Roma, landmark feast for the eyes and ears but uneventful

Picture of Julian Liurette

Julian Liurette

“Roma” (2018, 2 h 15 min) was written, directed and produced by Alfonso Cuarón


Don’t be mislead by the title, this movie is not about Rome, it takes place in Mexico and is stunning to look at.

Alfonso Cuarón’s latest film is another technical tour de force by the Mexican director. It’s “Gravity” set in Mexico. And, just like his previous films, “Roma” tells a meandering story that occasionally soars but is mostly banal and undramatic.

The film takes place in Mexico City in the early 1970s. Cleo, the main character, is a maid of indigenous origins who works and lives with an upper-middle class family. The family is going through a divorce as the husband leaves his wife and three kids. During that separation, Cleo assumes the role of comforting nanny as she herself becomes pregnant from a man who abandons her as soon as he learns Cleo is going to have a baby. Mexico City is also going through turmoil as student protests take place. It’s never made clear in the film what the students are protesting against.

While the story feels slow and uneventful, there is much to discuss in Cuarón’s mise-en-scène. It’s very precise. It’s hard not to notice the choice of camera placements, the slow movements and the long focal lengths, not to mention the use of a crisp, beautiful, black and white image. There are many slow left to right camera pans. It’s one of the recurring movements throughout the film. The long take (which can last several minutes), which is customary in Cuarón’s films, allows for the action to unfold uninterrupted before us. This means the actors and every element in the frame had to be ready all the time. That means you need to be be very well prepared and have excellent actors. Close-ups and cutaway shots are practically non-existent in the film. When there are close-ups, it is to introduce important elements.

Another technical feat lies in the film’s clever use of sound. The attention to details made people in the audience where I saw the film turn their heads towards where they heard the sound coming from only to realize that the birds chirping or people talking behind them were actually part of the film’s soundtrack. The film has no incidental music but instead contains many songs which all come from what is going on in the action. It’s rare that a film has no original score. The city soundscape provides the score for the film.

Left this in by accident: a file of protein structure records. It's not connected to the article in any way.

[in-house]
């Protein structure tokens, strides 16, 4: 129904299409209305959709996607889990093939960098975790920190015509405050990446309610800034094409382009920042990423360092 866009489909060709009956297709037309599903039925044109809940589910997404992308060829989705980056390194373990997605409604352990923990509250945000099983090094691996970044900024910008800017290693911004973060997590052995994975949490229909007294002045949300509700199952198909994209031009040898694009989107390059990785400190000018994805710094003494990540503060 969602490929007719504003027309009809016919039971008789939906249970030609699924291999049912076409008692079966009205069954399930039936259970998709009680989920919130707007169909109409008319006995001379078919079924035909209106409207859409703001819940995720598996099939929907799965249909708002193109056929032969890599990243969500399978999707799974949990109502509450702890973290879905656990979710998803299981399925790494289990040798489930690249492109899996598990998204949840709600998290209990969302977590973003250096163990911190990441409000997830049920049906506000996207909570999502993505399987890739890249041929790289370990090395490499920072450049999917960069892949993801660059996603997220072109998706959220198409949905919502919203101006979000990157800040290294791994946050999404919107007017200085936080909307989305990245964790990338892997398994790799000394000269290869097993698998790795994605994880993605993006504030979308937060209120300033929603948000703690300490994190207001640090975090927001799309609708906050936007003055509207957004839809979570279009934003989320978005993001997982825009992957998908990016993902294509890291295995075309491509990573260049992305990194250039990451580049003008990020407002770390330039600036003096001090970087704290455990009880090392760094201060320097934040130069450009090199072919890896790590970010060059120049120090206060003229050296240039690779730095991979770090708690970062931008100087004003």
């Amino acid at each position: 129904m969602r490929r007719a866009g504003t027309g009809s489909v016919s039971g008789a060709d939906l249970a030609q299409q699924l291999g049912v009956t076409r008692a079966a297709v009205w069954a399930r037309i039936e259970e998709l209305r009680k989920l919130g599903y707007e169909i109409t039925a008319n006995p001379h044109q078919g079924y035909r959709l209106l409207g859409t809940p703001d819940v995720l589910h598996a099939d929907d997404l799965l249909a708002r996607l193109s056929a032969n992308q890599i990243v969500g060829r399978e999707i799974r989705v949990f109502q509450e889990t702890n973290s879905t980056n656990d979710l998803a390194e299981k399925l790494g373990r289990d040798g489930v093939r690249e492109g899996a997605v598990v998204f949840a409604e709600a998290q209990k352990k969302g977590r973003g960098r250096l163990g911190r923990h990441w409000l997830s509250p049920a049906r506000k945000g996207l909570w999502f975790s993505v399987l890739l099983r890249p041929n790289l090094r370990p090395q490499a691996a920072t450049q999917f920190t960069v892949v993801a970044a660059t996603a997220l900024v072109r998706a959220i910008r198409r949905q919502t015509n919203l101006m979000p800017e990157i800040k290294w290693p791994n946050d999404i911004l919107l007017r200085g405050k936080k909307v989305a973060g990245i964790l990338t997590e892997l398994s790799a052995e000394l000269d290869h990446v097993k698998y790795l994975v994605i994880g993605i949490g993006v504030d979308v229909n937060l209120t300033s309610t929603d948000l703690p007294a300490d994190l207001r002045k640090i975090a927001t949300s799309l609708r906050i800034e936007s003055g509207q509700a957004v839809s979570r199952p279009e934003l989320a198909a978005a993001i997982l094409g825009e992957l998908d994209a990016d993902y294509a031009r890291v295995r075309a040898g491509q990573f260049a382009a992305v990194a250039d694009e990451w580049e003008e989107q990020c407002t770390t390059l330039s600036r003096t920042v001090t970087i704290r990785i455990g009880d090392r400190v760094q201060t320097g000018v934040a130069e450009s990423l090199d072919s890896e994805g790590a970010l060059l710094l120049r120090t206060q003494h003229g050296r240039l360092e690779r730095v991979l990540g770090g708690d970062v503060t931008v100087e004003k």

The story, even though there are a few strong moments, such as Cleo going into labour in the midst of a student protest and then giving birth at the hospital, unfolds too slowly. The opening scene establishes the film’s style and pace. Soapy water is thrown around as we look at the floor and hear someone scrubbing. In the water’s reflection, a plane goes by in the distant sky. The cleaning goes on for several minutes as the film’s credit appear over top. Cuarón’s name appears at least in five different occasions. Cuarón did a lot on this film and that’s understandable but it still felt pretentious. At least he hasn’t reached Pedro Almodovar’s level of pretentiousness by letting go of his first name and have a title that says: “a film by Almodovar” in huge letters. This long opening ends with the camera tilting up to reveal Cleo who then goes to bathroom and comes out of it. The whole film is like that opening scene, impressive and banal, wowing by its point of view. We feek like voyeurs de luxe inside these people’s lives.

The film reminded me of 1950s-1970s’ films from ICAIC (Cuba) and Cinema Novo (Brazil) and others. Those films also used stunning black and white, long, wide shots.

With a title like “Roma, “I kept wondering throughout the film when the action was going to move to Italy. After seeing the film, I discovered “Roma” is named after a neighborhood in Mexico City where Cuarón grew up. And here I was thinking this black and white film was going to be an hommage to Federico Fellini!

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